One is foreign direct investment from the US, using the US-Viet Nam model. Support in investment in productive sectors, namely manufacturing, human capital, infrastructure, technology, the services sector, etc, not democracy per se is likely to entice African countries to shift back to the US. Equally, these factors will help Africa to export manufactured goods to the US and the world and integrate the continent in the global economy. The traditional US model of exchanging aid, market access and related things to force Africa to follow democratic path defined by the former is unlikely to be accepted. Africa left the US to go to China largely because of this traditional model.

To win Africa back sustainably, the US should not repeat the mistake made earlier. Just as democracy’s success in the US was based on economic development, so will Africa’s. Not on coercion or tricks. Africa goes to China because China does not impose democracy. That’s why tying IMF’s aid support, US’s aid support to democracy in Africa may be wasted opportunity, once again. Beating China means doing better than China. Sticking to old ways won’t beat China. Africans have a penchant to agree to everything on the table. But they also have a penchant not to implement agreed commitments. They will simply shift back to China quietly.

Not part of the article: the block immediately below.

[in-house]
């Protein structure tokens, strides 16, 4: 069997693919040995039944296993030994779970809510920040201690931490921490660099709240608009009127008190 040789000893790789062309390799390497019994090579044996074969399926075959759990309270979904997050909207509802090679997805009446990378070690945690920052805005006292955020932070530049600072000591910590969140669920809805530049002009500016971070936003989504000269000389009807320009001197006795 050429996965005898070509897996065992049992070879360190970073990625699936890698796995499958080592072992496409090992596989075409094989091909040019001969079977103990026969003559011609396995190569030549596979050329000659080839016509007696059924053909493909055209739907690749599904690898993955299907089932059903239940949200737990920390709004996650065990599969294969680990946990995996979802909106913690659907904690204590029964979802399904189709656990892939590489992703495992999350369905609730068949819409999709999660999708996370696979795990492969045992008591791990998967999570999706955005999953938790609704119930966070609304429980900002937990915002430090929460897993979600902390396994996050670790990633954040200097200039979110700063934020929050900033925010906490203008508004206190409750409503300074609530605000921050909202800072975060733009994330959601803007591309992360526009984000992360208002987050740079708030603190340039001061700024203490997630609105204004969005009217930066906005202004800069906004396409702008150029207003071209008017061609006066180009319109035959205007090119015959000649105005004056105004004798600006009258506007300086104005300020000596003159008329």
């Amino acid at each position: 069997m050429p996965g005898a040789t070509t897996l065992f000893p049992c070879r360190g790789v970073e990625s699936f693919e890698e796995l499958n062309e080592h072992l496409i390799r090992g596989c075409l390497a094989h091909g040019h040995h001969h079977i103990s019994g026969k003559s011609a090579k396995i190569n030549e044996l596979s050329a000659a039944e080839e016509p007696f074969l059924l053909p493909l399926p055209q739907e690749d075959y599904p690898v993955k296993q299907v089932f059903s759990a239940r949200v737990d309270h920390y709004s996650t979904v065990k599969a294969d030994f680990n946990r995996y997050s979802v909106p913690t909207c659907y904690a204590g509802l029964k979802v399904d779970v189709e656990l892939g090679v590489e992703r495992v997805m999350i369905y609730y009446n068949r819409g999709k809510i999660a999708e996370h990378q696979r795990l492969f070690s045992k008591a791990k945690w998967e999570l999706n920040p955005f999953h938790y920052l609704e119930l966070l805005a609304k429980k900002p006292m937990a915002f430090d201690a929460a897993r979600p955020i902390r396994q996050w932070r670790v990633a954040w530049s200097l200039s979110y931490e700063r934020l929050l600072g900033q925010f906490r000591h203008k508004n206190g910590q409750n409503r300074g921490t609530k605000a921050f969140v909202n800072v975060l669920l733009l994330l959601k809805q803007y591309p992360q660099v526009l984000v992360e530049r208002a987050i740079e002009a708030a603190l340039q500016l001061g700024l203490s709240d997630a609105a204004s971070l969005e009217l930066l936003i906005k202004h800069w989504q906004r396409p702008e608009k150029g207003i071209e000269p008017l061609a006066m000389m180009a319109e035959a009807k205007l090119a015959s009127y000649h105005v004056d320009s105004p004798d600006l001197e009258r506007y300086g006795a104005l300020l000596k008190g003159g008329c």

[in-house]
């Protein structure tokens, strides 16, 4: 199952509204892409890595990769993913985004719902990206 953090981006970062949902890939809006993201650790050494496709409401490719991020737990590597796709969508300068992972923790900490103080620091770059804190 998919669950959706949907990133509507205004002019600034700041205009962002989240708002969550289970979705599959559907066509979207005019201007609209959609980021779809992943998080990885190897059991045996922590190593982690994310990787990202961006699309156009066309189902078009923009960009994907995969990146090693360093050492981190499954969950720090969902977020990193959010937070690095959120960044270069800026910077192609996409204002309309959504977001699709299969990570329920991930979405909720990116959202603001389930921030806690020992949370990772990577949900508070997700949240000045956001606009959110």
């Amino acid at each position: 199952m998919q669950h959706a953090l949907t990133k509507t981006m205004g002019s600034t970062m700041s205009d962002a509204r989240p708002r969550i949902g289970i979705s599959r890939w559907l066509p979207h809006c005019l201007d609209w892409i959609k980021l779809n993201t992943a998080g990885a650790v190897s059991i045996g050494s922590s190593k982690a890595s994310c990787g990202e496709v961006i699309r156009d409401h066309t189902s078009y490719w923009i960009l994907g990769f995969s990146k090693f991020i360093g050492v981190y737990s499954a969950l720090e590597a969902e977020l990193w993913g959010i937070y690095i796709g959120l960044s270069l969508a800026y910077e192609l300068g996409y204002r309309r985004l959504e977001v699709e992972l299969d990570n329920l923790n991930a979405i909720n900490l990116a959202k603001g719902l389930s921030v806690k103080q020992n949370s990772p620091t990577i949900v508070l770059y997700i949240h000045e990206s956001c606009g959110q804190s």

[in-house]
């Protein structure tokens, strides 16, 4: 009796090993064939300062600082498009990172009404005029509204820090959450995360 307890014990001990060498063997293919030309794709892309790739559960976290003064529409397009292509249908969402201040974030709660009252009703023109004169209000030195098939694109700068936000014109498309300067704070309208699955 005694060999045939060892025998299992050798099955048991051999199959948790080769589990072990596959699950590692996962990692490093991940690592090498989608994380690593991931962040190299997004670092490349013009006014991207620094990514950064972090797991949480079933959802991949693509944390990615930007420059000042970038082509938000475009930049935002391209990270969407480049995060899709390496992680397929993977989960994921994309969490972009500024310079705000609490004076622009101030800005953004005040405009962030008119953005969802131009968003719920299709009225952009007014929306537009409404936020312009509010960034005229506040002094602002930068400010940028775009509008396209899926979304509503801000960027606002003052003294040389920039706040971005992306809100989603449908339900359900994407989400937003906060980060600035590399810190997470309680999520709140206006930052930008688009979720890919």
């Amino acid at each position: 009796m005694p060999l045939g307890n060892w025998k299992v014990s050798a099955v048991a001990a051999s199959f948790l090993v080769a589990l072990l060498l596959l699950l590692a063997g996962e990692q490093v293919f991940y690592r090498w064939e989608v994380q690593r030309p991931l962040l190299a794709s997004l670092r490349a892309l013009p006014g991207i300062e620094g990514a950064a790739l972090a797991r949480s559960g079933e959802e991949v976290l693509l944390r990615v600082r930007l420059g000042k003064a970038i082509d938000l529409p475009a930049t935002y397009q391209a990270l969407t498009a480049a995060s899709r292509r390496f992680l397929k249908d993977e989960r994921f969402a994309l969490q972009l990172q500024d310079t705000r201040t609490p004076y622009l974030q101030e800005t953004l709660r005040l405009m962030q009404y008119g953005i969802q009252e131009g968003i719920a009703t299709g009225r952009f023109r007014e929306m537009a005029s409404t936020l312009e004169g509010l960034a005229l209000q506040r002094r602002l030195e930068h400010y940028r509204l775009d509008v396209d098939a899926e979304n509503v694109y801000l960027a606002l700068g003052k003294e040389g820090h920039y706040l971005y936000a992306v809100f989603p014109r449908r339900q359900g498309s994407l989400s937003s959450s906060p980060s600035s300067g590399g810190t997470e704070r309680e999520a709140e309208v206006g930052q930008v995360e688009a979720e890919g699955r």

1. This is like asking someone to stop eating Nshima when it’s the only thing they’ve known in their life. USA will never change its interests. We are the ones who need to change and focus on our own interests and ourselves by first separating from our oppress0rs.

  2. The Americans can’t win Africa back…………

    They don’t have enough money any more……..

    Their only ace card was to shower africa with money. But they don’t have money now.

    The Chinese win because of work ethic. They work like ants. They come to do the building work for you. Americans cant come and do labour work for the lazy African………..

    where as the Chinese get stuck in………..